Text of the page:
Fair enough. Alright; I'll move ahead with this option then.

comment:29 Changed 3 years ago by bgamari

Data con workers seems similarly specialised. It's just an encoding for a large family. Maybe 11b for rep-name?

Fair enough. Alright; I'll move ahead with this option then.

On second thought, this is actually not entirely trivial; to see why, consider what happens when you are writing out the interface file of GHC.Tuple. Under the proposal, you would need to somehow recognize type representations (which are plain value-level bindings) which belong to a tuple type and encode them with the special symbol table encoding.

Indeed we already do this for encoding TyCon names and it's not hard: just look for TyCons with algTcRhs = TupleTyCon {} (as is done by tyConTuple_maybe). However, distinguishing a value level binding as a tuple's type rep is not as easy. I can think of two options neither being terribly nice,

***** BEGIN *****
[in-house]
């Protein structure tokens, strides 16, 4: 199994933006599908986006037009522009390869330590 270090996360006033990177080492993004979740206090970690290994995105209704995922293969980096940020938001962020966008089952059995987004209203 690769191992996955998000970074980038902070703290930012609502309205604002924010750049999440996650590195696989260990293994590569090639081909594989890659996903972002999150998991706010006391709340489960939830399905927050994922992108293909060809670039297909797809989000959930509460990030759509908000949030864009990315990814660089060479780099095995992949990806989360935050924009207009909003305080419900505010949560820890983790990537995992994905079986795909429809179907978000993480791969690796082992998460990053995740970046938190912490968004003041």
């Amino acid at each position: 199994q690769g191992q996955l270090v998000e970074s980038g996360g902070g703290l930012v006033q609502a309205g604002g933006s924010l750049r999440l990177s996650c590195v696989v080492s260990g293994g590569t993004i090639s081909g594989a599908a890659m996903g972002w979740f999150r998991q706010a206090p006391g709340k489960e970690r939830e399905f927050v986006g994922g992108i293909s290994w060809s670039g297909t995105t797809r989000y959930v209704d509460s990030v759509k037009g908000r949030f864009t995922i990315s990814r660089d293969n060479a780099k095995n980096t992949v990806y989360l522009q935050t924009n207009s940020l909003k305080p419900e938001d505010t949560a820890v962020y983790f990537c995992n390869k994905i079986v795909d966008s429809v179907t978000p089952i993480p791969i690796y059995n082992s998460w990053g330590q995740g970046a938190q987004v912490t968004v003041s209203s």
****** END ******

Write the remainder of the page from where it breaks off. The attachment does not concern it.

1. Build a Map TypeRepName TupleSort and check it for every symbol that we write to the symbol table (yuck)
  2. Add a constructor to IdDetails to encode the fact that the binding is the typerep of a tuple

comment:30 Changed 3 years ago by bgamari

I've moved ahead with option 2 of comment:29 for now.

comment:31 Changed 3 years ago by bgamari

Unfortunately it looks like option 2 is somewhat of a dead-end as it would require that we make all of the tuple type reps WiredIn (for both the tuple type constructors as well as their promoted variants), since we need to be able to look up the Id from the Name in order to inspect the IdDetails from inside BinIface.putName. I don't think we want to do that. However, option 1 seems about as bad (and would come at the cost of a map lookup for each and every symbol written to an interface file symbol table).

This is all very yucky.